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Plan a fall farm adventure with your family

The Minnesota Department of Agriculture is encouraging families to take advantage of opportunities to visit one of Minnesota’s many farms. The popular Minnesota Grown Directory is a great resource to help families plan a farm visit. It highlights many family-friendly activities to keep children, and parents, entertained. “Visiting a farm in the fall is a great way to build memories and start family traditions,” said Minnesota Grown Spokeswoman Jessica Miles. “Minnesota farms are very diverse, which allows families to find the right fit: apple orchards, pumpkin patches, farm tours and farm animals. It’s the perfect time to get out and go local!”

The Minnesota Grown Directory lists 978 farms statewide offering fall activities:

• Take a farm tour. Continue Reading →

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Health food selections in school cafeterias on the rise

Law incentivizes schools for offering more fresh fruits and veggies

Americans have done a great job making sure that our kids have something to eat at school regardless of socioeconomic status, with the National School Lunch Program providing low-cost or free lunches to upwards of 31 million students at 92 percent of U.S. public and private schools. However, that doesn’t mean the food has been especially nutritious. Public health experts say it’s no wonder our kids are more obese than ever when we feed them trans fats, salts and sodas for lunch. Kids get half their daily calories at school, so what’s for lunch there has a big impact on health and lasting eating habits. A 2008 analysis of school lunches by the Institute of Medicine (IOM) concluded that American kids consume very few fruits and vegetables in their cafeterias, with potatoes accounting for a third of all vegetables consumed. Continue Reading →

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MDA launches campaign to “Protect Minnesota Pollinators”

Campaign includes guidelines for reducing negative impacts on pollinator populations
 
The Minnesota Department of Agriculture (MDA) recently launched a new public awareness campaign to protect pollinating insects in yards and gardens, along roadsides and on farms.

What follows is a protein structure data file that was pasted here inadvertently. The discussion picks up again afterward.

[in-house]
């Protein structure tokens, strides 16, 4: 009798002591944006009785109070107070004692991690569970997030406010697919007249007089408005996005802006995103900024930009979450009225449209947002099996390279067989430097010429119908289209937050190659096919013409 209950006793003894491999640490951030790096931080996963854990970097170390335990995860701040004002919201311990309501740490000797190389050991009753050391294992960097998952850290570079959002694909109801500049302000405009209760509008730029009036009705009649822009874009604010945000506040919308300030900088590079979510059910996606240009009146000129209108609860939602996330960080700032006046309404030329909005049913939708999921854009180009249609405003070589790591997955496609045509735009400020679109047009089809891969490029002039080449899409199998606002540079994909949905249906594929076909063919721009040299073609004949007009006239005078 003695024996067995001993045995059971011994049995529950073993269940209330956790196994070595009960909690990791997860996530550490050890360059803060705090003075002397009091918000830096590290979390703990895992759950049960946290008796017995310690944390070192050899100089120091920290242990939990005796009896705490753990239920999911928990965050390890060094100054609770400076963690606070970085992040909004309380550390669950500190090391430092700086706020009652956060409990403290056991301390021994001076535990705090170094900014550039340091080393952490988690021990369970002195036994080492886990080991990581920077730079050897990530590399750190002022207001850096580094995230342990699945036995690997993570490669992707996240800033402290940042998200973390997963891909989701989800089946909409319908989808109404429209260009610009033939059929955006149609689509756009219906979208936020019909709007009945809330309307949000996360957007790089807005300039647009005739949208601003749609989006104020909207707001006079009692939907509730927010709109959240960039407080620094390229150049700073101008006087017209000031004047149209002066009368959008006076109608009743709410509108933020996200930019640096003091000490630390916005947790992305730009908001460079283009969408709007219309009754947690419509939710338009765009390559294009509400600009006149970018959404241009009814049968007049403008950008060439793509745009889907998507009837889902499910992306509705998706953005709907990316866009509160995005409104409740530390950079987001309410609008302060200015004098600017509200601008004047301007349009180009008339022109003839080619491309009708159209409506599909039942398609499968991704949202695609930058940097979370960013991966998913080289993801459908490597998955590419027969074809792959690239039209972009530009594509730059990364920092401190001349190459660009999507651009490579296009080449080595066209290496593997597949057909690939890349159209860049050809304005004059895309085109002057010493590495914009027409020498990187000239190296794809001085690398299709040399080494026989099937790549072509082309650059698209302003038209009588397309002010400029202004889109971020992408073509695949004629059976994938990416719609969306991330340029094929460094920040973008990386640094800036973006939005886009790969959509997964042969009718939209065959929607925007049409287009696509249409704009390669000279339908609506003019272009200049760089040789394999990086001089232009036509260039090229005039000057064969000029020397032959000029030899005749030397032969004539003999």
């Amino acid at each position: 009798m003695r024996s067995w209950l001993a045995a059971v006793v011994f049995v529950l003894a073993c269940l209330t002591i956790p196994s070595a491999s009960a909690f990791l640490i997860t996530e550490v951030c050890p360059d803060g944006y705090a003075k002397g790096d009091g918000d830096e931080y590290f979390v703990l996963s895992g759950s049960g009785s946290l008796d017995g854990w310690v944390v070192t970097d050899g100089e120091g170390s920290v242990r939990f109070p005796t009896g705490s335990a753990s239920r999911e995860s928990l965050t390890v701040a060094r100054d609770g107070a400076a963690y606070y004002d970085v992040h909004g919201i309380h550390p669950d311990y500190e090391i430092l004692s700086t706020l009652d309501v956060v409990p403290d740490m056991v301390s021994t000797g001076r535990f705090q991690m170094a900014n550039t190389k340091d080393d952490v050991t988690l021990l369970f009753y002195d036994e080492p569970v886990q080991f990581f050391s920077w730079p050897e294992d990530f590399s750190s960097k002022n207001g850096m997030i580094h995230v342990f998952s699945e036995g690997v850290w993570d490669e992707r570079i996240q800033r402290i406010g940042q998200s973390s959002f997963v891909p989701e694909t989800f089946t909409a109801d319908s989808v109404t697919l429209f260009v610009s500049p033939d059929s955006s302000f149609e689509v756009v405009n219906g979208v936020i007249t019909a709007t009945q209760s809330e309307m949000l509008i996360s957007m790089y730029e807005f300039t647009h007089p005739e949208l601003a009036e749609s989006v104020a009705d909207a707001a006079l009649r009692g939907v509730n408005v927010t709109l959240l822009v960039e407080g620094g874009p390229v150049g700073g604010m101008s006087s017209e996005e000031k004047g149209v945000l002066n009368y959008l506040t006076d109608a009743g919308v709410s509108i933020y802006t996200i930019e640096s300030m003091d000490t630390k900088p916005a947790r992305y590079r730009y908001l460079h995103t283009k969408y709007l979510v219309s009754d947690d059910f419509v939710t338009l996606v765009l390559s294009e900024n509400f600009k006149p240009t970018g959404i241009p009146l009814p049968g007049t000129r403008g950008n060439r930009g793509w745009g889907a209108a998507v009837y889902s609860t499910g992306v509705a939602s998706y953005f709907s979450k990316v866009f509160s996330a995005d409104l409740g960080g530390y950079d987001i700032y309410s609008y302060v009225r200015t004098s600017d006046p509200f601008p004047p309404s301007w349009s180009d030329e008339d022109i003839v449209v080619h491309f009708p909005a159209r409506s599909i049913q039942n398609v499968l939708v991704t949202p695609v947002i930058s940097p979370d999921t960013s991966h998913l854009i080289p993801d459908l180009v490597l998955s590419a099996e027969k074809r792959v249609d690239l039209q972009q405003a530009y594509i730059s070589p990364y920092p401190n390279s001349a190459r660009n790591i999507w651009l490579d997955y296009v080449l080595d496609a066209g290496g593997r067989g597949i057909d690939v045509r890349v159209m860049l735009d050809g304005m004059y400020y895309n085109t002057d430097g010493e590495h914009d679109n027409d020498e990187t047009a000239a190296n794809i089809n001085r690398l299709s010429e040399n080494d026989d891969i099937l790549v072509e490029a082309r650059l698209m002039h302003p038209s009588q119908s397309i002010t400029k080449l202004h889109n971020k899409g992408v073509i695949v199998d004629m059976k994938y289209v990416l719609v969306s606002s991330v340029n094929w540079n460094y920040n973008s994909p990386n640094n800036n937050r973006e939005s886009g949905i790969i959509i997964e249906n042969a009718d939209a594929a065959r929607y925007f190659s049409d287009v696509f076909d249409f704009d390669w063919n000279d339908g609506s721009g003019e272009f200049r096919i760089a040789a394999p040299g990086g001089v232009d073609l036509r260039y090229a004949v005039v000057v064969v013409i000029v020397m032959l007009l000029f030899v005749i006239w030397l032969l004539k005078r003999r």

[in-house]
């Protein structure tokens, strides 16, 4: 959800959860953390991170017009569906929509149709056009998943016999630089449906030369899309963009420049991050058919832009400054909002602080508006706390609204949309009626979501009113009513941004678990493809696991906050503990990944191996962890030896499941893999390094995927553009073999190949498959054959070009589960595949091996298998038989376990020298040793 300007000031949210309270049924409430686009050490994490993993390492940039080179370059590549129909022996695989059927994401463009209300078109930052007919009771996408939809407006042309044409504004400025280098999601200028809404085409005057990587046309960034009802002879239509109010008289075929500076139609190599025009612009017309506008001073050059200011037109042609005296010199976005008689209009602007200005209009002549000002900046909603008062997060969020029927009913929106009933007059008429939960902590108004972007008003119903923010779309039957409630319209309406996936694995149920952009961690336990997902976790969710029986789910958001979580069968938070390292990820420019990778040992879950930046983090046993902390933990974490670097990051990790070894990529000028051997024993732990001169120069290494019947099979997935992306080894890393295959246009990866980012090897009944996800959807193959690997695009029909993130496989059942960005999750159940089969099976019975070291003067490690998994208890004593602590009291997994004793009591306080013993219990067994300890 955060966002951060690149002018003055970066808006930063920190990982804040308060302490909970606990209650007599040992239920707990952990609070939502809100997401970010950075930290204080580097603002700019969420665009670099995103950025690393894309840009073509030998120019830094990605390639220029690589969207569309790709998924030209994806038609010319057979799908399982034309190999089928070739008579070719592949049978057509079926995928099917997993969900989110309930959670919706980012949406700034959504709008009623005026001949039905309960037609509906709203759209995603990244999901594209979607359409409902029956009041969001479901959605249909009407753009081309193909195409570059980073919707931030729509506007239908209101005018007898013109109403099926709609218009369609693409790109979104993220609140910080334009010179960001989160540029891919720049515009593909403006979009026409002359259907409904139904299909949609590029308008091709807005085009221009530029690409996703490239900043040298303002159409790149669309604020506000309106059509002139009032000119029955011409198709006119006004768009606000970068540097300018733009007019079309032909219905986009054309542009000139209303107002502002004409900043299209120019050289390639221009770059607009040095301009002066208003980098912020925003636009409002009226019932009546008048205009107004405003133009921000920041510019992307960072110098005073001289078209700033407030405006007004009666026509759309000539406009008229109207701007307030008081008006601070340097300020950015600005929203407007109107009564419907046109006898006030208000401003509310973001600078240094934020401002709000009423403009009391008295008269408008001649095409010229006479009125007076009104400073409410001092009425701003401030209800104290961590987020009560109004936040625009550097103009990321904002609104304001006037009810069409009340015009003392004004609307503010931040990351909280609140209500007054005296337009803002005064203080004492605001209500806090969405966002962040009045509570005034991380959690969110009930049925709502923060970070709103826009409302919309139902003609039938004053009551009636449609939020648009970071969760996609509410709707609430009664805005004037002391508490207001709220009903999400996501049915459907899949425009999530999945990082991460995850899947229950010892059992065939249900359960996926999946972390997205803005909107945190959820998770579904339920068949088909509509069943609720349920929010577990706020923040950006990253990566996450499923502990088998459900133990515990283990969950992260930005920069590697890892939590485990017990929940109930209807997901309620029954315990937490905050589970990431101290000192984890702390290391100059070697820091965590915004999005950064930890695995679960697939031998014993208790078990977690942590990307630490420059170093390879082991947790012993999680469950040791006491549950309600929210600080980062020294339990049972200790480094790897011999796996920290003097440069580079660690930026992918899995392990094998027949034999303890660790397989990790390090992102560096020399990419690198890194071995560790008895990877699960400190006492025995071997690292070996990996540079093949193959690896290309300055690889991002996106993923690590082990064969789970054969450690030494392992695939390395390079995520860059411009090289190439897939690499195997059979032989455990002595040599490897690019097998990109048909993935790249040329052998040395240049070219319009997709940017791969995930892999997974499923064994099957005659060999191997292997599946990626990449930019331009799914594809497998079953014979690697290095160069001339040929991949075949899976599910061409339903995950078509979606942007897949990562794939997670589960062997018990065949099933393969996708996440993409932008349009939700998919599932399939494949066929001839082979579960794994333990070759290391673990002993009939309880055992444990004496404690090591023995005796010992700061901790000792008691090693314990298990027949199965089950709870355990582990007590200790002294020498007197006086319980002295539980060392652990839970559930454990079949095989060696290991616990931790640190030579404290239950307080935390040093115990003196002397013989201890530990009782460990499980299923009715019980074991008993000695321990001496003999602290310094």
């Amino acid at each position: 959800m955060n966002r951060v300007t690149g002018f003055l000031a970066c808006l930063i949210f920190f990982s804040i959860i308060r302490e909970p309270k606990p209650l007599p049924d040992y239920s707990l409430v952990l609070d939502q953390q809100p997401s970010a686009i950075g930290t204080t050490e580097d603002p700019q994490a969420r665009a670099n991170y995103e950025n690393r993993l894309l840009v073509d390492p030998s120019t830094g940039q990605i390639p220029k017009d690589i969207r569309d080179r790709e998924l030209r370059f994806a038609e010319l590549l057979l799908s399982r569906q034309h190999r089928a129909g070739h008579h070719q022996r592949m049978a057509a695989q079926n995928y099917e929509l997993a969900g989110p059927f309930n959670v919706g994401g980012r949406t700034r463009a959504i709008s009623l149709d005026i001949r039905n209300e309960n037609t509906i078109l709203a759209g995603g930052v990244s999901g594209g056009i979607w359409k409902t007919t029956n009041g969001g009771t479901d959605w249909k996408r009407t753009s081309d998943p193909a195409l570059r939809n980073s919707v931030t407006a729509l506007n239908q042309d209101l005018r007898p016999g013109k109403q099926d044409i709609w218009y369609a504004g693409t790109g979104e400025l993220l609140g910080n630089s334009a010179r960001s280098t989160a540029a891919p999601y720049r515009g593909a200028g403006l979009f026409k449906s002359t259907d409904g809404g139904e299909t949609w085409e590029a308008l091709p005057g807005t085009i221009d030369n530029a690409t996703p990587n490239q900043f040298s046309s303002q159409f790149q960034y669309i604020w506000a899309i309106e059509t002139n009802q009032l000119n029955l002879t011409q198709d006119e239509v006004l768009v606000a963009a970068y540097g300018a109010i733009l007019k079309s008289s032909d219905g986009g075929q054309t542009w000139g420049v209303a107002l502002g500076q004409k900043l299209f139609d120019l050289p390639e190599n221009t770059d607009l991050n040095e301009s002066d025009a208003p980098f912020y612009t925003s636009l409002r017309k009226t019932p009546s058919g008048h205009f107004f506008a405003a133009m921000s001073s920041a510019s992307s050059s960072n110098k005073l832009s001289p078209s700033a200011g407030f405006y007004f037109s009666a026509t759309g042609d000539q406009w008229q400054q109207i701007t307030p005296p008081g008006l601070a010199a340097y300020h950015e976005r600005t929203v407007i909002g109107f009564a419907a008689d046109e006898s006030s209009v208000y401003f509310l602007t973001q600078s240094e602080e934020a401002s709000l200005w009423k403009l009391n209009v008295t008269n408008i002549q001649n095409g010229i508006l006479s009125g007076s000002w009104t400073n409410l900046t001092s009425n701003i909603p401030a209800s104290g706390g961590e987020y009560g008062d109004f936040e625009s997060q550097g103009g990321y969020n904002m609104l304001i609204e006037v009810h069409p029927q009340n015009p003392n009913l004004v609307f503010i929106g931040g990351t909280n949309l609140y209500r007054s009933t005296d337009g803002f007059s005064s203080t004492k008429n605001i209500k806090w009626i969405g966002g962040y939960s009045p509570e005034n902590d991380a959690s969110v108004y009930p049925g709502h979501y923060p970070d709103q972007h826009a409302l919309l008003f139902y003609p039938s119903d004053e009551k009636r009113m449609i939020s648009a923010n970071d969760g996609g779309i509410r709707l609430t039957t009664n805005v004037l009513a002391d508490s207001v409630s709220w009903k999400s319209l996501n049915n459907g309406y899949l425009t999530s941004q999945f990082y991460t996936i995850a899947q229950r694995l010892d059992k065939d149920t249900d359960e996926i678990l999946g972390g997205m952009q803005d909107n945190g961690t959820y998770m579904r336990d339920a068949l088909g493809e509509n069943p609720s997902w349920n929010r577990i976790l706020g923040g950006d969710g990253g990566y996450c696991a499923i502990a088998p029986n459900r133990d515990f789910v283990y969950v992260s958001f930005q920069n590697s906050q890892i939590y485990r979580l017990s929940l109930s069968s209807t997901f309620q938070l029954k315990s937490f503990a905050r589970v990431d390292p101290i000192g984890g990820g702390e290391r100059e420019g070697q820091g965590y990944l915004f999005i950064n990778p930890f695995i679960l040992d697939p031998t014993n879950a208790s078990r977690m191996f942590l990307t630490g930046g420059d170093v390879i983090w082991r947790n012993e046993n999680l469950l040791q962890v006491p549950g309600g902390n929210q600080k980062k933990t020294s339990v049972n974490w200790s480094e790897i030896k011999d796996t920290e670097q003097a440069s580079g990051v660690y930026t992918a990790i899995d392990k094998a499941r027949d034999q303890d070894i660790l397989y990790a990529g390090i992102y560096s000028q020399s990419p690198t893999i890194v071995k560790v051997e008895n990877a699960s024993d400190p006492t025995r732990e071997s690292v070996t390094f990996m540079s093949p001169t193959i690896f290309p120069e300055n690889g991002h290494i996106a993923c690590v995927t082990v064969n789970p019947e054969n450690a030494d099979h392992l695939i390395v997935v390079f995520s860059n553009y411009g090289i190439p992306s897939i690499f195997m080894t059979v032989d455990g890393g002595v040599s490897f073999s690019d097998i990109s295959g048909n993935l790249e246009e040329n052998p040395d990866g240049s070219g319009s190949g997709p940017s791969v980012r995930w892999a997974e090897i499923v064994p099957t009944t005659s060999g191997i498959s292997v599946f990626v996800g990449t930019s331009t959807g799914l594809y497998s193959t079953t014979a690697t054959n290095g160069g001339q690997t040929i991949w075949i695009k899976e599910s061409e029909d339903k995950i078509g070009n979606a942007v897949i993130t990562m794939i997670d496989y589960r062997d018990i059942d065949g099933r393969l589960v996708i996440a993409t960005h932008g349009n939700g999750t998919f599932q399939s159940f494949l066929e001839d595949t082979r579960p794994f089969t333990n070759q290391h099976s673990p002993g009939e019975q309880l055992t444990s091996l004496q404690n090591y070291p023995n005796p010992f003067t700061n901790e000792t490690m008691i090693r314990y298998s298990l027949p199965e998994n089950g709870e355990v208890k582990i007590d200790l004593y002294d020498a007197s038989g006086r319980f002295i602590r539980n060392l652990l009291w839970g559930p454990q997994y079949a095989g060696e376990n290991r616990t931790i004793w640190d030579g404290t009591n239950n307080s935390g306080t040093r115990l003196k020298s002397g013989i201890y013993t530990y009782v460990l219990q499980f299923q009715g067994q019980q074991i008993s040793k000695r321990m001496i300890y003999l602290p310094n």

Protect Minnesota Pollinators is designed to help the public understand the importance of insect pollinators, not only to our food chain, but also to a healthy environment overall. Pollinator populations, including bees, butterflies, flies, wasps, beetles, moths, etc., are threatened by significant stresses that include a loss of habitat for nesting and foraging, pesticide use, parasites and disease, and other factors. “Insect pollinators are in trouble and their populations are declining,” said Agriculture Commissioner Dave Frederickson, who announced the campaign in the Agriculture/Horticulture Building on the Minnesota State Fairgrounds. “More than one-third of all plants or plant products that we consume are directly or indirectly dependent on insects for pollination, and a decline in pollinators negatively affects us all,” Frederickson said. The MDA has developed Best Management Practices (BMPs), which urge farmers, landowners and homeowners to “look at our landscapes differently” by reducing negative impacts of pesticides, improving existing landscapes and creating new habitat. Continue Reading →

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CenterPoint Energy leadership freshens fleet

Company increases investment in NGV’s for a cleaner future
 
According to NGVAmerica, a national organization dedicated to the development of a growing, profitable, and sustainable market for vehicles powered by natural gas, natural gas vehicles (NGVs) offset the use of approximately 400 million gallons of gasoline in the U.S. in 2013, as well as, substantially reducing carbon emissions. In order to increase these numbers, more large companies will need to consider conversion of their fleets. “We are seeing that the abundance of natural gas has created much more than the feeling of security for years to come, that our houses will remain warm and heated in the harsh Minnesota winters,” said Ana Hargrove, natural gas sales manager for CenterPoint Energy and NGVAmerica board member. “The abundance is actually creating more environmentally friendly and efficient ways to run company fleets, as well as supporting the American people by providing more job opportunities.”

Natural gas, a domestic, American source of energy, is more than a safe, environmentally friendly, affordable and efficient option for energy in your home. Today, due to improved technologies, natural gas production has increased drastically, making the possibilities for transportation use far beyond what they were in the past. Continue Reading →

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MDA offers free pesticide collections in east central and metro counties

The Minnesota Department of Agriculture (MDA) will host a series of waste pesticide collections in seven east central and metro Minnesota counties from Tuesday, August 19, through Wednesday, September 10, 2014. Through these free collection events, Minnesota homeowners and farmers can safely dispose of unwanted and unusable pesticides. MDA has collected over 5.25 million pounds around the state since the program started in 1990. The program accepts unwanted, unusable agricultural and consumer-type pesticides including insecticides, fungicides, herbicides and rodenticides. However, crop oils, adjuvants, pesticide rinsate, fertilizer, treated seed, contaminated soil and empty pesticide containers will not be accepted. Continue Reading →

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Bike ride offers tour of Minnesota’s African American history